me before my lady returned
from back and the man wearing a peacoat
and a suitcase full of outsize girdles
appeared. all the old women gathered
like pigeons to wonderbread in mount morris park
the old yellow woman would be burnt
by the old yellow woman
the razor smiles and broke souls
went to bigbreasted goldtooth who'd bandy or browbeat
each client fit her lady
pets to their owners each
booth was an office an altar
to stringent god of grease and hot iron
and the serious or those passing through
went to my lady of second car,
home in jersey
each head a step
toward freedom


Lola gentled fiveyearold cries
my tenderheaded strain
against the comb
sometimes her belly against my head
but she had a way
better than mommy's
somewhere close to barbering:
sober grownups in tilefloored splendor
of mirror facing streetlife see
yourself in grand high chairs
spinning thrones pedaled upwards
to attending angels of beauty's ministry
her apartment up the hill
St. Nicholas Avenue in Harlem
large dark calm space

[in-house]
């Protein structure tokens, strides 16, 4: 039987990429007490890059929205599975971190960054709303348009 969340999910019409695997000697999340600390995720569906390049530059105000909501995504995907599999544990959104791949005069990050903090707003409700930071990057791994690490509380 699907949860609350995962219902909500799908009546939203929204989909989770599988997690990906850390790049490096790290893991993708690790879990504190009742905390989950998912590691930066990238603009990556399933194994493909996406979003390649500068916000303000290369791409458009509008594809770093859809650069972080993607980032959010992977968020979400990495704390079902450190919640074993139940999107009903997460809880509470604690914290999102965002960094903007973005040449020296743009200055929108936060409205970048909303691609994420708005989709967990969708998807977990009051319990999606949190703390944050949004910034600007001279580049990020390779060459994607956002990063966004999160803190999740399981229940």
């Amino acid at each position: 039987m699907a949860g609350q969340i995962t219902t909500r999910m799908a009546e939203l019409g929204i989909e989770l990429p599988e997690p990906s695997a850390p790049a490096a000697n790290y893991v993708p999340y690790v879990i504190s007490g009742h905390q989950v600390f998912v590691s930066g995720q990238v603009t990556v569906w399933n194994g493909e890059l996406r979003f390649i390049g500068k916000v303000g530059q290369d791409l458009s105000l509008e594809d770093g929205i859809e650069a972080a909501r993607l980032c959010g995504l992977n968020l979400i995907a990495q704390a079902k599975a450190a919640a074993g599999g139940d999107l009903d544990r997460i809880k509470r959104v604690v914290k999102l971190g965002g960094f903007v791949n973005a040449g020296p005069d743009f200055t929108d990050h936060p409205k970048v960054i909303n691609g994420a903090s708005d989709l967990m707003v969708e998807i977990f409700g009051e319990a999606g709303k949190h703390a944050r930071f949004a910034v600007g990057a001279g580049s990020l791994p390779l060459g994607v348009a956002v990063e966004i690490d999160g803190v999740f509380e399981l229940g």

devoted to chasten me pretty
mommy said you must
suffer for beauty


andy gave it the old college try
reinitiated me to chemical fry
a little richard
the old time religion
in the hang of his conked
dark locks
the rigor of his hysteria
that vocal sweep from chuckle to giggle
tattle-tale sans tit
had shampooed and straightened
3 generations 2 sides of family some of all were there to cry over him
he was going when he last did me
conked my hair to a tee


The one too serious
to be gay too nervous to be
messing in my head with heat
the one they'd call queer and rob
or faggot and rape on a twilit
summer evening below series of shuteyed lampposts
or just take his day's earnings
why else would his musty shop
bear signs of botanica or
air of funeral parlor, purple maroon
velvet drapes heavy with lashes and wide sashes
windowbox clotted w persistent upper growth of dead plants
why else would he be on '16th street
smack traffic central
denizens of despair
prowling daynight sidewalks
for hydrants of anything to be uncapped
why else would he do my hair
urge me home rush me out of there


Lalonnie, for hawaiian birth
( her mommy reshaped the spelling),
tugged my naps to freedom from